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Feb. 16, 2018

MSU Board approves personnel changes, health care strategy, next phase of FRIB

The Michigan State University Board of Trustees approved a handful of key personnel changes at its Feb. 16 meeting.

Andrea Amalfitano, MSU Clinical and Translational Sciences Director, has been appointed as interim dean of the College of Osteopathic Medicine.

The trustees approved the appointment of Bill Beekman as interim athletic director. Beekman most recently served as acting president at MSU and will remain vice president and secretary of the Board of Trustees.

The trustees also approved the appointment of Carol Viventi to serve as vice president and special counsel to Interim President John Engler.

MSU head football coach Mark Dantonio has been rewarded with a revised contract, according to a joint announcement by MSU Interim Athletics Director Bill Beekman and MSU Interim President Engler. The contract renewal extension will be effective from Jan. 15, 2023 to Jan. 14, 2024.

Trustees were presented with plans for MSU’s new health structure, which targets safety, quality and transparency. The presentation included the new structure for the university’s health colleges, clinical practice and student wellness programs, including two leadership appointments.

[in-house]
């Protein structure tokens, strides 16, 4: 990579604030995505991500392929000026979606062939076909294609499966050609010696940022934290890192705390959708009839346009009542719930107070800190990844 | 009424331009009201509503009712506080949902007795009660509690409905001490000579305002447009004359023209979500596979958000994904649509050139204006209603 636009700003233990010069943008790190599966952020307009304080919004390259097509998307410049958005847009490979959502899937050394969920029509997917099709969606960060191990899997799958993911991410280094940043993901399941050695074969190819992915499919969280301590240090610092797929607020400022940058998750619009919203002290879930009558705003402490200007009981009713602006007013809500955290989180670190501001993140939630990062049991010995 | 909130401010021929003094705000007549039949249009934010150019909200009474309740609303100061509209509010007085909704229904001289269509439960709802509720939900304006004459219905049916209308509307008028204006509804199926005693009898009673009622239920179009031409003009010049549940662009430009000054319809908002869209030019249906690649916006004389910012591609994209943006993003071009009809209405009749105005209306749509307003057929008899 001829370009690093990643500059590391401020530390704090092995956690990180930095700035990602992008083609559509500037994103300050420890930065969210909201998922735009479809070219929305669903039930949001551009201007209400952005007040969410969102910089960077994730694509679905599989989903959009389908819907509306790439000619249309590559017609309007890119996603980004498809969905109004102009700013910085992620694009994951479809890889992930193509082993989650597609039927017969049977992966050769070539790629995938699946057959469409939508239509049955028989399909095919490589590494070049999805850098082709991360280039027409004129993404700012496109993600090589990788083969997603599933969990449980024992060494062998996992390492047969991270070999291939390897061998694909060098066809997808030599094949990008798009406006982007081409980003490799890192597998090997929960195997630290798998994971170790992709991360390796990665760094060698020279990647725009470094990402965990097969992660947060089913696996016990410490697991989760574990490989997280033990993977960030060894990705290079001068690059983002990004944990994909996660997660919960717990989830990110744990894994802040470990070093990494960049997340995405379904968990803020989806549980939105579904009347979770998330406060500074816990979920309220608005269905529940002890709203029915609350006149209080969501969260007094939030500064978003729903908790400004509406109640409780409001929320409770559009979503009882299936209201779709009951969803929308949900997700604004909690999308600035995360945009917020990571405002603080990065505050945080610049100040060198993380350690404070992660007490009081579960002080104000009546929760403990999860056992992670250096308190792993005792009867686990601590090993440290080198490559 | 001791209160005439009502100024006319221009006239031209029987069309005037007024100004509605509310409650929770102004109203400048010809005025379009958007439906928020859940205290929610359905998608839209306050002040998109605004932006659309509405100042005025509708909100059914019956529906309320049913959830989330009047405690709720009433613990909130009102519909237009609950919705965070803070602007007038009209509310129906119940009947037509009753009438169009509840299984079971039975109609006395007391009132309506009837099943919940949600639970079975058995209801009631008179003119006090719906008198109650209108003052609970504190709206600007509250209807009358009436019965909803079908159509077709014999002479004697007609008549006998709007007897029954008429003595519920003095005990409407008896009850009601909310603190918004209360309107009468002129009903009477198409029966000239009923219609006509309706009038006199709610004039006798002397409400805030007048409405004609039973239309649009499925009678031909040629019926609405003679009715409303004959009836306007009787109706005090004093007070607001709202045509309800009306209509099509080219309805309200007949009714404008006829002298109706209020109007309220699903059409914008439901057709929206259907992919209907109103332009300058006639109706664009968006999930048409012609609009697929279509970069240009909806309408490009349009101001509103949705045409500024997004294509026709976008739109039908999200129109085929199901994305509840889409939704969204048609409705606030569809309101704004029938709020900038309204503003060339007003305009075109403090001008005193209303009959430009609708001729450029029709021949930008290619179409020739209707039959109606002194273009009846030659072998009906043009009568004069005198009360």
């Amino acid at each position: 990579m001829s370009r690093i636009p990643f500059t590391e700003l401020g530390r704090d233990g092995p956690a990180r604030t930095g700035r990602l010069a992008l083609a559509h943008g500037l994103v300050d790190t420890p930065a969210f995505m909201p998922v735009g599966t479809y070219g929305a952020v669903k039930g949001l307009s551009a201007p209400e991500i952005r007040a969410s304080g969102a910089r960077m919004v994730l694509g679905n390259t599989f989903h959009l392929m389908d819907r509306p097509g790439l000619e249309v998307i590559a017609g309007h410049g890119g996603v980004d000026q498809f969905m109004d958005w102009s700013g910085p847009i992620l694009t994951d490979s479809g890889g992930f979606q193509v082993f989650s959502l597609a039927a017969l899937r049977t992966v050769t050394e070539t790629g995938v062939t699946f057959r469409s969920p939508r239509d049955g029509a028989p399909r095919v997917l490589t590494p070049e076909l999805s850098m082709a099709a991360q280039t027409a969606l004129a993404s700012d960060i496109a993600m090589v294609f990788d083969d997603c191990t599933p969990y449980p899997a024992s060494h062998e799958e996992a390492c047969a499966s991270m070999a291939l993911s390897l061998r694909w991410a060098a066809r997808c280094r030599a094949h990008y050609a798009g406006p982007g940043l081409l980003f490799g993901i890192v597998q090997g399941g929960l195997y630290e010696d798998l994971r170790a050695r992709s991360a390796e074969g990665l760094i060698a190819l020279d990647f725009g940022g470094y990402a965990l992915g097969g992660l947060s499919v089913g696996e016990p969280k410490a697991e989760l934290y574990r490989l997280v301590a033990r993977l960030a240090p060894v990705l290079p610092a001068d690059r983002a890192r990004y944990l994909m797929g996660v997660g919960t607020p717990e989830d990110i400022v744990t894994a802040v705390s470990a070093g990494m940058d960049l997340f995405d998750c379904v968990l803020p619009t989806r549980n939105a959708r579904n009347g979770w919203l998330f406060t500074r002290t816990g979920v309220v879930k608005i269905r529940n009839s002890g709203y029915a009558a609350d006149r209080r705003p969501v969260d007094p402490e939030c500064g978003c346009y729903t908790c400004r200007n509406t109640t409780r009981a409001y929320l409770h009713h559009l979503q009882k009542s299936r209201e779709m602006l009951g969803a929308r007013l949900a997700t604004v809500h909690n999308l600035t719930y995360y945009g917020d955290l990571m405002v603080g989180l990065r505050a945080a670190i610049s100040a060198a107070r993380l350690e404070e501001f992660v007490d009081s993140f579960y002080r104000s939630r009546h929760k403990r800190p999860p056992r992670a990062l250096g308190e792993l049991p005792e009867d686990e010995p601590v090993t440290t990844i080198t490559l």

Norman J. Beauchamp Jr., dean of the College of Human Medicine, is expected to be appointed to the newly created position of associate provost and assistant vice president for health affairs. Anthony M. Avellino, chief executive officer of OSF Healthcare Illinois Neurological Institute, will assume the roles of assistant provost for student health, wellness and safety and MSU HealthTeam chief medical officer.

Addressing campus construction, the trustees gave authorization to proceed with the next phase of the Facility for Rare Isotope Beams. Construction can begin on the high rigidity spectrometer and isotope harvesting experimental vault, with a budget of $22.5 million. The new vault will comprise 31,000 square feet and provide a highbay for isotope harvesting and space to accommodate a new large-scale detector.

Along with approving the vault, the trustees gave authorization to proceed with FRIB’s cryogenic assembly building. The $12.4 million project includes a 14,000 square foot building for the assembly, testing, cooling and repair of cryomodules and beam line magnets.